Before Arizona Republican senator John McCain passed away from brain cancer in August 2018, he said one of his biggest political regrets was selecting Sarah Palin as his running-mate in the 2008 U.S. presidential election against Democratic nominee Barack Obama and running-mate Joe Biden.
What that effectively did was legitimize an emerging strain of virulent populism that was formally codified with the founding of the Tea Party in 2009. Backed by the conservative advocacy group Americans For Prosperity bankrolled by Texas oil barons David and Charles Koch, the Tea Party quickly infiltrated the Republican party at the state and federal level.
The supposed focus of the Tea Party was to shrink the role of government in American life. That’s in line with traditional Republican ideology. But the actual movement championed a renegade mix of policy positions that can be summed up in six words: God, guns, gays, abortion and fossil fuels. Gays and abortion, it presumably goes without saying, were verbotten, while the other three were regarded as indispensable to American society.
Funded by wealthy conservative backers through Super PACs, with an assist from conservative/libertarian think tanks such as the Heartland Institute, American Enterprise Institute and Cato Institute, and fuelled by a motley group of right-wing media enablers from Fox News and Breitbart News to InfoWars and The Gateway Pundit, the movement has effectively hi-jacked the Republican party.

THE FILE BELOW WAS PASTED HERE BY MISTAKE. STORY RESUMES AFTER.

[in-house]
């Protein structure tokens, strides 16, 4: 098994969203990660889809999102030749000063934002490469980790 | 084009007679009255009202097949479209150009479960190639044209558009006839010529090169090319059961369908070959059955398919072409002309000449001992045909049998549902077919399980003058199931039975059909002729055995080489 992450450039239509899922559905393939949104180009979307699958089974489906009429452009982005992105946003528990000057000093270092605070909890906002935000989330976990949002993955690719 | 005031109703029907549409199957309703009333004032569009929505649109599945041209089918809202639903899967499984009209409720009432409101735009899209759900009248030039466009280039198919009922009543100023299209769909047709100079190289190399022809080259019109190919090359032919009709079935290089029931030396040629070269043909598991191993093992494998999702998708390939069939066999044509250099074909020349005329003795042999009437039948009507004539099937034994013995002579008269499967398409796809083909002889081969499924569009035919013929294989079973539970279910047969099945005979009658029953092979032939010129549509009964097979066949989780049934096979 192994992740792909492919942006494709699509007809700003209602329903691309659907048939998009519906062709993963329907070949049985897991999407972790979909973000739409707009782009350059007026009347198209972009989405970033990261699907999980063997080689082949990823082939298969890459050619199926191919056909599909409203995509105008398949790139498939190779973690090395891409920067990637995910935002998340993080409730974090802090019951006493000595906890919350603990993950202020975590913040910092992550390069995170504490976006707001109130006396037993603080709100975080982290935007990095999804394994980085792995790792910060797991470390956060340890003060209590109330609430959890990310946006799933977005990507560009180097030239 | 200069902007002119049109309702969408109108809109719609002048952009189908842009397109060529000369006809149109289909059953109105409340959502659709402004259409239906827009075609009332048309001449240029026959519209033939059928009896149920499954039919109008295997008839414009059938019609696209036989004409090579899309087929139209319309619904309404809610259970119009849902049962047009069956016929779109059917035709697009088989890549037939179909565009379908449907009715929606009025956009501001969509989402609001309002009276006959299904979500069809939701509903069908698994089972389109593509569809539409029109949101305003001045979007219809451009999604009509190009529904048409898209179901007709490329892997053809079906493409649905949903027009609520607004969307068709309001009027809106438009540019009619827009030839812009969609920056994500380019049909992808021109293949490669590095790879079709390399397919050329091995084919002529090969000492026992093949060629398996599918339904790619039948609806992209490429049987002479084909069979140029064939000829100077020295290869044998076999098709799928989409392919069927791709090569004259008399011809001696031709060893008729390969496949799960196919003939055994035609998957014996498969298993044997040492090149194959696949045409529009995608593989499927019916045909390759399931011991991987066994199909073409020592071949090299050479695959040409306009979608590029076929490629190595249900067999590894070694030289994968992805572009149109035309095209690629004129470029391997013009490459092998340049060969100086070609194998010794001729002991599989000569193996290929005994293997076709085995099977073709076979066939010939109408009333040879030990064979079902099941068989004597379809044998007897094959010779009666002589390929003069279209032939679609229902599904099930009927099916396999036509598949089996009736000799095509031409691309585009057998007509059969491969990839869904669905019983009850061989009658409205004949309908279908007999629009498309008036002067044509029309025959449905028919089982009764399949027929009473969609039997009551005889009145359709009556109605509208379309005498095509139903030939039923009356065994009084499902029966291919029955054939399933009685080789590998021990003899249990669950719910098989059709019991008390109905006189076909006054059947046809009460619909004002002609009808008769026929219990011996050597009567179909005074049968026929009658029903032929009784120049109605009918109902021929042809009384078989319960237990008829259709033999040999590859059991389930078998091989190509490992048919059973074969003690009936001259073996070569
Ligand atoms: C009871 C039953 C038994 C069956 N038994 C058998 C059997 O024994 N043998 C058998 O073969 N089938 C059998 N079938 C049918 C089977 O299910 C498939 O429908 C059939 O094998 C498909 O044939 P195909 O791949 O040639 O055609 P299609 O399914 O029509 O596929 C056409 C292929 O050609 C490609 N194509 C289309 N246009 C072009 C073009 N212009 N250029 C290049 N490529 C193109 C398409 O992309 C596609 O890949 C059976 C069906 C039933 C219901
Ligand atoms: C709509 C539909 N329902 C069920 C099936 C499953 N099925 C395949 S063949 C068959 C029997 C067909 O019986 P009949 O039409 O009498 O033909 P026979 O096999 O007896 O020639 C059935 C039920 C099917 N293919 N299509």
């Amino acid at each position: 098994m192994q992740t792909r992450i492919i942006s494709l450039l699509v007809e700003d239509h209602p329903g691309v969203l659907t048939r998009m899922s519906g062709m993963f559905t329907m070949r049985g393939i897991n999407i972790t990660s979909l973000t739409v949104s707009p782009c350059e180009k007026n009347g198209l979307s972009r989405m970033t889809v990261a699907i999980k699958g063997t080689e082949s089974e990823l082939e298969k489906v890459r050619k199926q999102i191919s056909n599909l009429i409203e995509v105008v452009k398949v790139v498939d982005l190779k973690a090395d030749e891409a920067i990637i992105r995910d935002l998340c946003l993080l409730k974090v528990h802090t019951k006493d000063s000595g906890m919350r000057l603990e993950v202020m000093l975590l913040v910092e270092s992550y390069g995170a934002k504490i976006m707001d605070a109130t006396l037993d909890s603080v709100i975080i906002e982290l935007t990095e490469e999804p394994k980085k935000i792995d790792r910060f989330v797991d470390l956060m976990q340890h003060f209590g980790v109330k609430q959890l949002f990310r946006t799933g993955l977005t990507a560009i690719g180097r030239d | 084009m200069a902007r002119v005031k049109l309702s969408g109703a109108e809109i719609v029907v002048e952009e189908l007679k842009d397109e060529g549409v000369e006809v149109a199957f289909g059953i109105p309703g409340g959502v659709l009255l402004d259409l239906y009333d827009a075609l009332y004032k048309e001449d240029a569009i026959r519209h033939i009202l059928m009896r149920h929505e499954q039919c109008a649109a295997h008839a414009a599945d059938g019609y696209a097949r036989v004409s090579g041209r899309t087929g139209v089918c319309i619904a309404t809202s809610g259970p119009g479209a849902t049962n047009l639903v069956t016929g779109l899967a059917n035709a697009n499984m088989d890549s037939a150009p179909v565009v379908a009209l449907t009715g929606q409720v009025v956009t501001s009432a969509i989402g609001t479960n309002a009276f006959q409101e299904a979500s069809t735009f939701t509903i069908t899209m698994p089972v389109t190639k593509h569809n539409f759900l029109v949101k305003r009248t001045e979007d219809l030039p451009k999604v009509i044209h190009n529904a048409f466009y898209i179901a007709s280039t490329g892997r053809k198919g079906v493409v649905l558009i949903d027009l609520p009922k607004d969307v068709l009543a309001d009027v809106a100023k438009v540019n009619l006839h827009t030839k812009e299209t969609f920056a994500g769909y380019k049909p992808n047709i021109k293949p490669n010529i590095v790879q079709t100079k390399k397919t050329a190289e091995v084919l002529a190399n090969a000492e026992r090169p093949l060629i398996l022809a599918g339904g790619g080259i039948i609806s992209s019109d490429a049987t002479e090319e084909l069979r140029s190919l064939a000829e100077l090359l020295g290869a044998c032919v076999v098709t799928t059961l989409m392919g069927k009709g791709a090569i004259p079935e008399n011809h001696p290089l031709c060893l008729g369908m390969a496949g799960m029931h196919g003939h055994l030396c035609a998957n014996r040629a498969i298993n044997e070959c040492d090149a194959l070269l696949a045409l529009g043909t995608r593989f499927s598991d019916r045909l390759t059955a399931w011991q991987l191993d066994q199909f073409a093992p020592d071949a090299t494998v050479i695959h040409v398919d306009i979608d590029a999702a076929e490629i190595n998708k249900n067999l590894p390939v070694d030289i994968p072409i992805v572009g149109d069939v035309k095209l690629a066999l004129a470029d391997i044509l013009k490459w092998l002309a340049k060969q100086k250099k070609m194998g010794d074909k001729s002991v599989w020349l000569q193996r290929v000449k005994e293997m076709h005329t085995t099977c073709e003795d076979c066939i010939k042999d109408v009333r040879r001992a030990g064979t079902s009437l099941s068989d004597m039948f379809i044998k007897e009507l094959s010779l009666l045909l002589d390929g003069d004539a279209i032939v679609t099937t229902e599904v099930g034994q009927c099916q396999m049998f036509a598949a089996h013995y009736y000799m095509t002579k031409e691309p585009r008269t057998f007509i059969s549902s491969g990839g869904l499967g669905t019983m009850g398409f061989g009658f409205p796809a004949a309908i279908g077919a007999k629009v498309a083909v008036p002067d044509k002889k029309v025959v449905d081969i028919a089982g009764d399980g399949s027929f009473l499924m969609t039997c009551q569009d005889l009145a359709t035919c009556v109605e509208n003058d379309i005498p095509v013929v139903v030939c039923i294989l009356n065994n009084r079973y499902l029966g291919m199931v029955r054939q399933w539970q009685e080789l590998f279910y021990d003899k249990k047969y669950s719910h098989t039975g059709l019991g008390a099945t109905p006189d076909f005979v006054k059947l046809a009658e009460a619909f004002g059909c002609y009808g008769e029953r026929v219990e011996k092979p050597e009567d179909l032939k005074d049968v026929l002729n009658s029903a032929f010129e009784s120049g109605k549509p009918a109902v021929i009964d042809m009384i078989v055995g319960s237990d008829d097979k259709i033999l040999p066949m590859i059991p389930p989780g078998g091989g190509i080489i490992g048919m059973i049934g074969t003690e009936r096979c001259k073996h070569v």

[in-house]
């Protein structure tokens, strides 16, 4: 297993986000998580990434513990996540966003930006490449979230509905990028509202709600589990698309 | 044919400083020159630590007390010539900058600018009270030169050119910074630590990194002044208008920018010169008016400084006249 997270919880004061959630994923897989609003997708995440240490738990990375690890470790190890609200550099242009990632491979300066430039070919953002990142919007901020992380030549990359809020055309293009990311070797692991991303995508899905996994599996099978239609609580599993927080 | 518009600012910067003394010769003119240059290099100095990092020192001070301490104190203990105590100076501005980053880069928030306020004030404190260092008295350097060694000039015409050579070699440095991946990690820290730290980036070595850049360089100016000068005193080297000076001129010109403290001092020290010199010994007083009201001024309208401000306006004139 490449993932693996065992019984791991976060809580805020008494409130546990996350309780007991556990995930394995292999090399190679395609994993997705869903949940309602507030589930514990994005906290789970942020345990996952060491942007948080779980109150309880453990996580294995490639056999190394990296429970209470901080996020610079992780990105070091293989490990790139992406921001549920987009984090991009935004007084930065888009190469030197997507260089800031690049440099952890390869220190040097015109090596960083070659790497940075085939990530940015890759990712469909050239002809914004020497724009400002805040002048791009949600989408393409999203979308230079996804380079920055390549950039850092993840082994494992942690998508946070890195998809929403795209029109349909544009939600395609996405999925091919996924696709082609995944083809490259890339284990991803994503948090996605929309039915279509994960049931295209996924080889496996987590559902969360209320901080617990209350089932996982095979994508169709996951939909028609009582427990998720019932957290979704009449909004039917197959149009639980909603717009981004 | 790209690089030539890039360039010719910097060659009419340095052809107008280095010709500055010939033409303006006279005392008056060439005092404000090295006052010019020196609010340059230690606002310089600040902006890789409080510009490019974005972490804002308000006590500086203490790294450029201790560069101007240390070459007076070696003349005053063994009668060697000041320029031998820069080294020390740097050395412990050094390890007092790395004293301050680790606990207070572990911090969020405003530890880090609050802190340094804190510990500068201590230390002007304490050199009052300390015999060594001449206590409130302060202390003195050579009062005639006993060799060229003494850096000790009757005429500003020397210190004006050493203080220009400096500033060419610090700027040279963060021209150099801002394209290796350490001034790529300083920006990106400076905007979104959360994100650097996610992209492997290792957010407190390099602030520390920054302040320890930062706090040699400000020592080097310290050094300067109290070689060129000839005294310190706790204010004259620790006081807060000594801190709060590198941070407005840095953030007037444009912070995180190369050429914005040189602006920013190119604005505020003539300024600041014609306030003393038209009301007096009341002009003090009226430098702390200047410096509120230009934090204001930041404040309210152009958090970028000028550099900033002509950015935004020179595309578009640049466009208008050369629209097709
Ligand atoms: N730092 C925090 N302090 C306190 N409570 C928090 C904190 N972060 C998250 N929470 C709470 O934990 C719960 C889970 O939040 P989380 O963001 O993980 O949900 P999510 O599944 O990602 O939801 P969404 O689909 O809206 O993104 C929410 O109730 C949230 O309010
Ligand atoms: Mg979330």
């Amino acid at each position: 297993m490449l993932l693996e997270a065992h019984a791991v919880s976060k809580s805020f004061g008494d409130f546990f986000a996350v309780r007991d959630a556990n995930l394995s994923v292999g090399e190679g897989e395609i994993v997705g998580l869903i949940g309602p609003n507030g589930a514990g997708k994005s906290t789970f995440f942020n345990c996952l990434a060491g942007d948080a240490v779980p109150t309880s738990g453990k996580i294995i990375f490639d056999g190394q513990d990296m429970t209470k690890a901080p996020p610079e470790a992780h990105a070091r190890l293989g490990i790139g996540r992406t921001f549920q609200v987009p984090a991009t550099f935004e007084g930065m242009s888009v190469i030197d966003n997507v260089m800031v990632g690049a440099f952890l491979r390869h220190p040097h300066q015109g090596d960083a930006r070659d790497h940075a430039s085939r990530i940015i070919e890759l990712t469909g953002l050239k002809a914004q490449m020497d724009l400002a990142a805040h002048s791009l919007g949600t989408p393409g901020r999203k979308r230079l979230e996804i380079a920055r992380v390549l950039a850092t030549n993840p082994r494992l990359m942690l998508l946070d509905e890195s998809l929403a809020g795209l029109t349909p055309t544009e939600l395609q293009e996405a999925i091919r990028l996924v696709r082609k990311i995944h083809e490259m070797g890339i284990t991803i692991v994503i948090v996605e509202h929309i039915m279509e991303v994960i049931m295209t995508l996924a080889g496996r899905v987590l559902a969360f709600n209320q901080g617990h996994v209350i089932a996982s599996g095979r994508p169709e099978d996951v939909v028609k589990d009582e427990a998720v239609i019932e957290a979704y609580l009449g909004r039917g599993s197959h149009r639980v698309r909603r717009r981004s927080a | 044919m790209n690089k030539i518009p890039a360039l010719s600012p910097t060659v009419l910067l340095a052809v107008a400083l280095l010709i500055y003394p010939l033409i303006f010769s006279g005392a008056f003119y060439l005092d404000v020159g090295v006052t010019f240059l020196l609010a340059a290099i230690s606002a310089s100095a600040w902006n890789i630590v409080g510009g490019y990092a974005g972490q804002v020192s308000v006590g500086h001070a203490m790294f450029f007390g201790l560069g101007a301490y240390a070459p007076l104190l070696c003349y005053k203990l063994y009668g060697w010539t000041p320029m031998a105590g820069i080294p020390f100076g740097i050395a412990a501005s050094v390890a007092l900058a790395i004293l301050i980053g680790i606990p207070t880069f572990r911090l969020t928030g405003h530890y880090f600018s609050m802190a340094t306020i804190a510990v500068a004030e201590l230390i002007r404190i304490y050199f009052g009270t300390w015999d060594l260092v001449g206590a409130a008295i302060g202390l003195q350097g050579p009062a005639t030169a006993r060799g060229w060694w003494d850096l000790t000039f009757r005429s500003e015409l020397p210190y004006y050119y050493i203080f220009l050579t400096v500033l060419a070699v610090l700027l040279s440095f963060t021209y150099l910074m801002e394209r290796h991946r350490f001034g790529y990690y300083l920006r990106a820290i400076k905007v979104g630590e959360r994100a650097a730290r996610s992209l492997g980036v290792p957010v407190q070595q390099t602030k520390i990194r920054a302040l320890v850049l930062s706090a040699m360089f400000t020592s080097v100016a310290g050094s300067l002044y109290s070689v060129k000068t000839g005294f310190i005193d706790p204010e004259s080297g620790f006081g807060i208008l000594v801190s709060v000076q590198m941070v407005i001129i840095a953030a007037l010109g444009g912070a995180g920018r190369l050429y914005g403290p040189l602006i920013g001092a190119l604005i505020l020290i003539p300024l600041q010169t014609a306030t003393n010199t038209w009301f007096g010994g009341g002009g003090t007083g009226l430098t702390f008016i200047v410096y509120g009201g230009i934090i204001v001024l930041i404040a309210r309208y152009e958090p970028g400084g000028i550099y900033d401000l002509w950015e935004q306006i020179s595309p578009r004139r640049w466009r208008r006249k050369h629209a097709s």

From the outset, the movement has employed a shady mix of strategies to promote their message and demean and dismiss those who disagree with them. Buzz words include fake news, alternative facts, hoax, conspiracy and deep state.
The “Birther” conspiracy tied to Obama’s election win over McCain, and the “death panel” conspiracy Republicans touted in opposition to the Patient Protection and Affordable Care Act (a.k.a. Obamacare), are two early examples. While it’s not unexpected that people from different political camps will hold conflicting views on the state of their society and the potential benefit/harm of different policies, the rabbit hole that the far right has gone down in recent years is truly remarkable.
From claims that the Sandy Hook massacre of 20 elementary school students and six teachers in Connecticut in 2012 was a false flag attack by the Obama administration to drum up support for gun control to denial of 60 years of research by respected scientific organizations around the world validating the reality of climate change, it’s as if the radical right lives in an alternate world now.
During the early days of the pandemic, the Trump administration tried to employ the same playbook. Unfortunately for the American people, the virus has proven to be immune to the type of political spin and outright misinformation that Trump and his Republican cronies have become dependent on.
To put it bluntly, nature is delivering a bitch-slap to that charade. And as I noted in an earlier post on magical thinking, the pandemic is just a small taste of what we will be facing in years to come. So the question is, where do we go from here?
A MESSAGE TO OUR READERS The coronavirus pandemic is a moment of reckoning for our community. We’re all hurting. It’s no different at Prairie Dog, where COVID-19 has wiped out advertisements for events, businesses and restaurants as Regina and Saskatchewan hunker down in quarantine. As an ad-supported newspaper already struggling in a destabilized media landscape, this is devastating. We’re hoping you, our loyal readers, can help fill in the gap so Prairie Dog can not only continue to exist but even expand our coverage — both in print and online. Please consider donating, either one-time or, even better, on a monthly basis.
We believe Prairie Dog's unique voice is needed, now more than ever. For 27 years, this newspaper has been a critical part of Regina’s social, cultural and democratic infrastructure. Don’t let us fade away. There’s only one Prairie Dog. If it’s destroyed, it’s never coming back.